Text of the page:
Firearm-related homicide rate soars amid stress of pandemic, CDC says


The rate at which Americans were killed in gun homicides jumped nearly 35% in 2020 to the highest level in more than 25 years, according to new search by the Centers for Disease Control and Prevention.

Amid the pandemic and ensuing recession, rates of firearm homicide rose the most among groups that were already at higher risk, the researchers found — including people in poor areas, young men and blacks.

In 2020, the firearm homicide rate was 6.1 per 100,000 Americans, down from 4.6 a year earlier.

“These findings underscore the importance of comprehensive approaches that can stop violence now and prevent future deaths,” said CDC Acting Senior Deputy Director Dr. Debra Houry.

No group has been more affected than black people, who die by firearm homicide at a far higher rate than any other racial or ethnic group.

Black men and boys between the ages of 10 and 24 died by firearm homicide more than 21 times more often than white men in the same age group, according to the report.

Worse still, 2020 has widened the gap between blacks and other groups: the rate of firearm homicides among non-Hispanic blacks increased by 7.5 percentage points, an increase more than four times greater than other.

“We are losing too many children and young people from our country, especially black boys and young black men,” Houry said.

More than 19,000 homicides in 2020 involved a firearm, an increase of nearly 5,000 from 2019.

The findings follow statistics released last fall by the CDC and FBI showing the United States saw an unprecedented rise in murders in 2020, a jump of almost 30% compared to 2019.

A possible explanation for this jump was stressors related to the COVID-19 pandemic, such as “changes and disruptions in services and education, social isolation, economic stressors such as loss employment, housing instability, and difficulty meeting day-to-day expenses,” said Thomas Simon, the associate director for science at the CDC’s National Center for Injury Prevention and Control.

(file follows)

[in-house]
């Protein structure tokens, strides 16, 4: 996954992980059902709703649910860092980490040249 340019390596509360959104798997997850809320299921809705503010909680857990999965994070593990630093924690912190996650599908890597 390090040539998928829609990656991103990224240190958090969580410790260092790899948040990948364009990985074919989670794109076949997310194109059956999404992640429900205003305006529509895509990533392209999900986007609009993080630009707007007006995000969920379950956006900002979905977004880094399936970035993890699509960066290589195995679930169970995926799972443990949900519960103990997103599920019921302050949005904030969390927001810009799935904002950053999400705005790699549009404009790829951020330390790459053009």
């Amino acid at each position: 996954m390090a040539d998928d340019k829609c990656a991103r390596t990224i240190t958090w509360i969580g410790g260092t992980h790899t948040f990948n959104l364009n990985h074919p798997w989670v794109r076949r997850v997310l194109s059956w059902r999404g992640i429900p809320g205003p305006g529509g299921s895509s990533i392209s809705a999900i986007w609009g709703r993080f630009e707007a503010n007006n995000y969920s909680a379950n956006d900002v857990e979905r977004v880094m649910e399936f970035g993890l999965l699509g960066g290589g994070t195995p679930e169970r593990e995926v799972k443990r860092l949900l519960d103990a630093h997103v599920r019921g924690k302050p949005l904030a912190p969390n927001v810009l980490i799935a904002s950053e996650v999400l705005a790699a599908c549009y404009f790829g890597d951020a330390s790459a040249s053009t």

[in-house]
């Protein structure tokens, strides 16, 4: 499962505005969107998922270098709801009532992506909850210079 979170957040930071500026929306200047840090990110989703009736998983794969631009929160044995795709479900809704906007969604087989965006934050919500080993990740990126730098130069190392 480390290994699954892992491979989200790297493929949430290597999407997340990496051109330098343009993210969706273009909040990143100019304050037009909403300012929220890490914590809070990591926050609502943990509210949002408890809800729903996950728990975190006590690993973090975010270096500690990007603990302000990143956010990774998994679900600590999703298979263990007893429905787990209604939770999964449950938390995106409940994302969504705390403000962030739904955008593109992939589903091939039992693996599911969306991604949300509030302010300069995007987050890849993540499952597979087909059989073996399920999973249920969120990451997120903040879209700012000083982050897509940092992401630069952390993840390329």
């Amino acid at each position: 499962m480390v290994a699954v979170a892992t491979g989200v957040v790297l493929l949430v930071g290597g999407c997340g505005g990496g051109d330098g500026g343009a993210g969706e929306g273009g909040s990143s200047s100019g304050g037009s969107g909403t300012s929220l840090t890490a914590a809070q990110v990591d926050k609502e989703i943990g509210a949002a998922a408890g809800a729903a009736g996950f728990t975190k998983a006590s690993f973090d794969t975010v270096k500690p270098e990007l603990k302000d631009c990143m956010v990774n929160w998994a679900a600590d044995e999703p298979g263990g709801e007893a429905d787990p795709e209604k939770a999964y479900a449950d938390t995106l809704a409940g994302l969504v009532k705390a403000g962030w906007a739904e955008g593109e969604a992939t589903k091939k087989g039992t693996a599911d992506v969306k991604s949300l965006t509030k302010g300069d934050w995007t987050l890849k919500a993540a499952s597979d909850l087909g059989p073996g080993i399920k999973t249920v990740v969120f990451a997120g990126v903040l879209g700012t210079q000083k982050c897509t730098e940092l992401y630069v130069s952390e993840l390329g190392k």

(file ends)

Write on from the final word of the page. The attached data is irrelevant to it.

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Gun deaths have long been linked to economic factors such as income inequality, unemployment and housing instability.

“When you look at the pandemic, things like job loss, economic stressors, social isolation — these are hard-hit communities already,” Houry said.

Even though the number of gun homicides has risen dramatically, most gun deaths in the United States have remained suicides, researchers have said.

The rate of firearm suicides — about 8 per 100,000 Americans — remained roughly flat in 2020, a trend that has held for several years.

But the finding comes as suicide rates declined overall in 2020, said Mike Anestis, a Rutgers University professor and executive director of the New Jersey Gun Violence Research Center.

He pointed record gun sales during the pandemic as a likely factor. More than 20 million weapons were sold in 2020, compared to 12.4 million in 2019.

“I think the understated point in this article is that the changing demographics of gun ownership and the increase in gun ownership probably played a role in that,” said Anestis.

The overall proportion of homicides and suicides caused by firearms has also increased, the researchers noted. In 2020, 79% of all homicides and 53% of suicides involved firearms – both figures several percentage points higher than in previous years.

“Both are unacceptably high when you look at the number of people who die of homicide or suicide in the United States. We need to do something about it because it’s preventable. These deaths are preventable,” Houry said.


If you or someone you know is considering suicide, contact the National Suicide Prevention Lifeline at 1-800-273-8255 (Spanish: 1-888-628-9454; deaf and hard of hearing: 1-800-799-4889) or Crisis text line by texting HOME to 741741.

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